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Trafficked women left with no protection in UK prisons, study finds

6th February 2013

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A University of Cambridge Study has found that trafficked women are extremely vulnerable in UK prisons.

Females who have been trafficked into the UK to work as prostitutes, drug mules or domestic servants can end up in prison lacking the help they need, whilst traffickers walk free.

Responding to the study into trafficking, Prison Reform Trust director Juliet Lyon, said: "It is shameful that terrified women who have been repeatedly raped and abused could find no one at police stations, courts or jails that they could trust or turn to for help."

Women who have been forced to work in brothels may have been imprisoned for crimes they were forced to commit.  

Nearly half of the women were forced to work in prostitution and 15 had been made to work in producing cannabis, the report by Professor Loraine Gelsthorpe and Dr Liz Hales found.

Others had been forced into domestic service, travelling as drug mules, street robberies and the sale of fake goods.

24 of the trafficked women who had been imprisoned claimed to have been raped multiple times and asked prison doctors for help with severe abdominal pains, heavy bleeding and discharge following extensive rape and sexual abuse.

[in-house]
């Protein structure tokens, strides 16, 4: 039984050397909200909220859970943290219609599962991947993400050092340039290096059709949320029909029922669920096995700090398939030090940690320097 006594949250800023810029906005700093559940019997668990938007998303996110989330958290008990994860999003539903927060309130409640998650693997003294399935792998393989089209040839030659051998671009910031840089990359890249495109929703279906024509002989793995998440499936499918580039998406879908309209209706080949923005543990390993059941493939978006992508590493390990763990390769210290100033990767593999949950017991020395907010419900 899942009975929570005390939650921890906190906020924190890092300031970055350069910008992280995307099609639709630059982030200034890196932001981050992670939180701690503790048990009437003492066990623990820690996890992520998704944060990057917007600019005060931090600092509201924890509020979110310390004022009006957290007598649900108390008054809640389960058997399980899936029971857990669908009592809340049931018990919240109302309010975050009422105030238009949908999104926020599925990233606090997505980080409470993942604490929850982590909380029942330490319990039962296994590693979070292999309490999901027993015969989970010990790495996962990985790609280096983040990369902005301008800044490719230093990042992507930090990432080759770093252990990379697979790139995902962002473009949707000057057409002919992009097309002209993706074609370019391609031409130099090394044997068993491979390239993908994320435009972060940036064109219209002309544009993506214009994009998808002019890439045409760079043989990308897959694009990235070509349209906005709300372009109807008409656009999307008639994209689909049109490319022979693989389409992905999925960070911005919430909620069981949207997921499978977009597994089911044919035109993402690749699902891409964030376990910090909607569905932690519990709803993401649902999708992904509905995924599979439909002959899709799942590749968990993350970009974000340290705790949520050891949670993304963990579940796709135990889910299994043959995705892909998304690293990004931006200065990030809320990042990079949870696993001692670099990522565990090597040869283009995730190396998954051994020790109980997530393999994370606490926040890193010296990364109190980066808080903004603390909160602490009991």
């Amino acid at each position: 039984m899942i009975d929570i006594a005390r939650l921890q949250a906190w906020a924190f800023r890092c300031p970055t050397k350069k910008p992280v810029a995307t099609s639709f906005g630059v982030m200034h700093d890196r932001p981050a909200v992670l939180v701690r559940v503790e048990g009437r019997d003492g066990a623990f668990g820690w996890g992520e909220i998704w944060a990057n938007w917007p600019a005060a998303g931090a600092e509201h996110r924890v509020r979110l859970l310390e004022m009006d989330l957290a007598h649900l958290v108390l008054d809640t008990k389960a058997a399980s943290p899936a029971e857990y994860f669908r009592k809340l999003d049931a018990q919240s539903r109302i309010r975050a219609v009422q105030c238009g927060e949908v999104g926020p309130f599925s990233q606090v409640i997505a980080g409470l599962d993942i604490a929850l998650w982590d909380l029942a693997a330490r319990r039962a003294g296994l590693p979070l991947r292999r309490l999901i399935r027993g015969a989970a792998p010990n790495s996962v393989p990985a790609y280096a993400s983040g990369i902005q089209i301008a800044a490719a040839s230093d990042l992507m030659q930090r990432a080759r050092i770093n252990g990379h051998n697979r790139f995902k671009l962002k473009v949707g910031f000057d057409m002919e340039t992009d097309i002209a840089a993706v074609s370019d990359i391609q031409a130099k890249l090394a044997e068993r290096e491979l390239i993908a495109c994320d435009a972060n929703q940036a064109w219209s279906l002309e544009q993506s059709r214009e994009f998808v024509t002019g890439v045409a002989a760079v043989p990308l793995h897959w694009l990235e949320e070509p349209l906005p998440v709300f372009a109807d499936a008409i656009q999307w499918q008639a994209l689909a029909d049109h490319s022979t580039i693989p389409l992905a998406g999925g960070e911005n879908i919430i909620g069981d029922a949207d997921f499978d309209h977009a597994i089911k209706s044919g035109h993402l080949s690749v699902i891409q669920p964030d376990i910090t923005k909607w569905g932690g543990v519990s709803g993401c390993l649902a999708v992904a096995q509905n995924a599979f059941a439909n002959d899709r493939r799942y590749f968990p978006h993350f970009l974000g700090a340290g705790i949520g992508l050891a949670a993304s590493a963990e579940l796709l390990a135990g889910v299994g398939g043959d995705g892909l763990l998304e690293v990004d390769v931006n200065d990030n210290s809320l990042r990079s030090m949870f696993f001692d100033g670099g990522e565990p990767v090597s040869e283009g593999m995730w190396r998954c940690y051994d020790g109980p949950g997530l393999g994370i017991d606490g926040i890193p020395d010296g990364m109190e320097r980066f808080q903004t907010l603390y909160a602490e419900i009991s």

Prof Gelsthorpe, at Cambridge's Institute of Criminology, said: "There should be renewed efforts to recognise that 'offenders' can also be 'victims', and to ensure that appropriate credence is given to women's accounts of their own experience.”

There were 616 foreign national women in prison, as at the end of September, accounting for one in seven of the total female prison population.

In 2009 guidelines were introduced by the National Referral Mechanism to identify victims of human trafficking and ensure they receive appropriate protection and support.

Only 11 women had been dealt with according to NRM advice.

Parliamentary recommendations will be covered for a national strategy on foreign national women in prison and better monitoring of the UK's obligations under international law.

A Government spokesperson said: "We are working harder to identify victims of trafficking earlier.

"We are doing this by raising awareness of how to identify victims, providing expert training to law enforcement officers and providing £2 million a year to help and support victims, including those identified in either the Prison or Probation service.”

The report's findings will be debated on Wednesday 5th January by MPs and peers at a seminar in the House of Lords convened by the Prison Reform Trust.

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